That was almost three years ago, when the couple began their long journey to get off the streets and out of addiction.
“We’d hit rock bottom; I was done,” Angel says. “Ever since they took my little boy it kinda woke me up and opened my eyes. I told Macayla, ‘No, the streets ain’t nothing for us. Our son is our little angel, and we’re going to get him back.”
Angel and Macayla got themselves into out-patient treatment; they go to classes, see counselors. As Angel says, “Whatever it takes, we did it and we did it as a couple. We set some goals and . . .”
“We met them one by one,” says Macayla, finishing Angel’s sentence, holding his hand.
One of those goals included dealing with Hepatitis C. Angel long knew he had Hep C, but “I was kinda scared, and when you’re using you don’t care.”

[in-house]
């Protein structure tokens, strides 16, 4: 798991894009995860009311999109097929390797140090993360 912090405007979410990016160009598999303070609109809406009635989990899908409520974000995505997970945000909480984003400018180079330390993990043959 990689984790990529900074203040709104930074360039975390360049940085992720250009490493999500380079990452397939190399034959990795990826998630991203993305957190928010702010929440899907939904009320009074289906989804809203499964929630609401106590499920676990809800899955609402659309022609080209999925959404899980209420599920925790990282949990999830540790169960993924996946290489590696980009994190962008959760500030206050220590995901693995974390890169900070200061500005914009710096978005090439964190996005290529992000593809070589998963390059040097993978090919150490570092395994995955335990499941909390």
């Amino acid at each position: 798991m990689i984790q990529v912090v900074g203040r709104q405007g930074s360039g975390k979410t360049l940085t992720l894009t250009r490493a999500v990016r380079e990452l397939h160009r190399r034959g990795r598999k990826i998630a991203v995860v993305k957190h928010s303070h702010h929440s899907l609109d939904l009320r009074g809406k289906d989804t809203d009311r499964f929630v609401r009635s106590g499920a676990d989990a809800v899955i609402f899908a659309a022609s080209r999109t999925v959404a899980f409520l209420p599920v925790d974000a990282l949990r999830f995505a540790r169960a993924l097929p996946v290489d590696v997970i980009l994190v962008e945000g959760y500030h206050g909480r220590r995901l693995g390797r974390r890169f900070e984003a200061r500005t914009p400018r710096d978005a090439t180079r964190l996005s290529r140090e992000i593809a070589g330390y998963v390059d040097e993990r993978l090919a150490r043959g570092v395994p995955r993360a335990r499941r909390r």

His doctor referred him to Virginia Mason Memorial’s Liver Clinic, and now the couple can add being Hep C free to their list of accomplishments.
“In the beginning it was hard,” says Macayla of their transformation from homelessness and addiction to being the parents of three with playdates and jobs.
How did they do it? “Well, we fell in love, that’s for sure!” she says, laughing. “We’ve had each other’s backs ever since.”
“We go to Planet Fitness,” says Angel. “I go five days a week. It gets your body back. I feel so good to be getting my health back, you know what I mean? Now, instead of smoking, I get ready for the gym.
“We did an awesome thing. We showed them. We tell other people, you got this, you can do this, too. We got rid of our old friends, but whenever they see us they say ‘Good job!’ ”